People in southwest Iceland remained on edge Saturday, waiting to see whether a volcano rumbling under the Reykjanes Peninsula will erupt. Civil protection authorities said that even if it doesn’t, it’s likely to be months before it is safe for residents evacuated from the danger zone to go home.

The fishing town of Grindavik was evacuated a week ago as magma – semi-molten rock – rumbled and snaked under the earth amid thousands of tremors. It has left a jagged crack running through the community, thrusting the ground upward by 1 meter (3 feet) or more in places.

The Icelandic Meteorological Office said there is a “significant likelihood” that an eruption will occur somewhere along the 15-kilometer (9-mile) magma tunnel, with the “prime location” an area north of Grindavik near the Hagafell mountain.

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This photo taken on November 13, 2023 shows a member of the emergency services walking near a crack cutting across the main road in Grindavik, southwestern Iceland following earthquakes. (Photo by KJARTAN TORBJOERNSSON/AFP via Getty Images)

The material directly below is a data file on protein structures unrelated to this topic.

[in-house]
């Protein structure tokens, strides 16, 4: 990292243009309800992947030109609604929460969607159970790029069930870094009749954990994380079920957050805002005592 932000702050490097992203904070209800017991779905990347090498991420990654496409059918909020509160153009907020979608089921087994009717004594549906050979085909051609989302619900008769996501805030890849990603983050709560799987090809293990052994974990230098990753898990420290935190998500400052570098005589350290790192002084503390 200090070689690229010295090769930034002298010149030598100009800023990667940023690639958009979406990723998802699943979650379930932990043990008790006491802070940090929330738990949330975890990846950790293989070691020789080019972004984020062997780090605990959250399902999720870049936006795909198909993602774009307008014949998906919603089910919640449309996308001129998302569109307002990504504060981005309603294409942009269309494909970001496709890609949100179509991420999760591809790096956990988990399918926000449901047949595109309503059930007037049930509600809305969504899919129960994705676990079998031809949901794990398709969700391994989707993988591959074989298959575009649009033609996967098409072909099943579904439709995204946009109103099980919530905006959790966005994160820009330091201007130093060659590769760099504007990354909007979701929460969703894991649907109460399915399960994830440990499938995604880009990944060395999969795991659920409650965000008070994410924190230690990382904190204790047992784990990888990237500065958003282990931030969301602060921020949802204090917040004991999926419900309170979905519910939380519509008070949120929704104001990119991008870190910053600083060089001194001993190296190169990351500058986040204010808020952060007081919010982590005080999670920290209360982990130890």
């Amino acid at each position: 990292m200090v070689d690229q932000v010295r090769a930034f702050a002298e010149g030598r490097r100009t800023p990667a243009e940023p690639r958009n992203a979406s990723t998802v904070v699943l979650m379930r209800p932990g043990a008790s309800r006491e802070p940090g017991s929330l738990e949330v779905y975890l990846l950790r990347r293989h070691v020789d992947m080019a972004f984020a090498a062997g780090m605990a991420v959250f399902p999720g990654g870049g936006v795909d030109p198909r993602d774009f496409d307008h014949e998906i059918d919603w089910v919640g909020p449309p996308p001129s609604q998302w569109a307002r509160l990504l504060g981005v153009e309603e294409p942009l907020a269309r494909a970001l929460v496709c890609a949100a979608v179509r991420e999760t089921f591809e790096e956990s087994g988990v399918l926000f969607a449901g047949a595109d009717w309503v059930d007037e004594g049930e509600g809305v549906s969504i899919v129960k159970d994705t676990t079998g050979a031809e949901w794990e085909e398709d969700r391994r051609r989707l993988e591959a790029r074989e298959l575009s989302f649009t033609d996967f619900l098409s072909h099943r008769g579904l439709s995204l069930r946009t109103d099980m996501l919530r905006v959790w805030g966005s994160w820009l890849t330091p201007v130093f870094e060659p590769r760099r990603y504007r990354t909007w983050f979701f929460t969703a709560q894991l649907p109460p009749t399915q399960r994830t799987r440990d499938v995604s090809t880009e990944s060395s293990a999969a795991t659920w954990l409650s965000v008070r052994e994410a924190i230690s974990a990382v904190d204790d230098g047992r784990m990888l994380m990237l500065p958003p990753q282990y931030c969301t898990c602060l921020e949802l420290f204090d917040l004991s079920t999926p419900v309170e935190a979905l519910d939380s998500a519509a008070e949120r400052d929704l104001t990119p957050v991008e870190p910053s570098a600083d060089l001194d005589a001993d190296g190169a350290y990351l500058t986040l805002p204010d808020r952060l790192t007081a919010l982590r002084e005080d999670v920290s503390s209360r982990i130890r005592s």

Grindavik, a town of 3,400, sits on the Reykjanes Peninsula, about 50 kilometers (31 miles) southwest of the capital, Reykjavik and not far from Keflavik Airport, Iceland’s main facility for international flights. The nearby Blue Lagoon geothermal resort, one of Iceland’s top tourist attractions, has been shut at least until the end of November because of the volcano danger.

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Grindavik residents are being allowed to return for five minutes each to rescue valuable possessions and pets.

A volcanic system on the Reykjanes Peninsula has erupted three times since 2021, after being dormant for 800 years. Previous eruptions occurred in remote valleys without causing damage.

Iceland sits above a volcanic hot spot in the North Atlantic and averages an eruption every four to five years. The most disruptive in recent times was the 2010 eruption of the Eyjafjallajokull volcano, which spewed huge clouds of ash into the atmosphere and grounded flights across Europe for days because of fears ash could damage airplane engines.

Scientists say a new eruption would likely produce lava but not an ash cloud.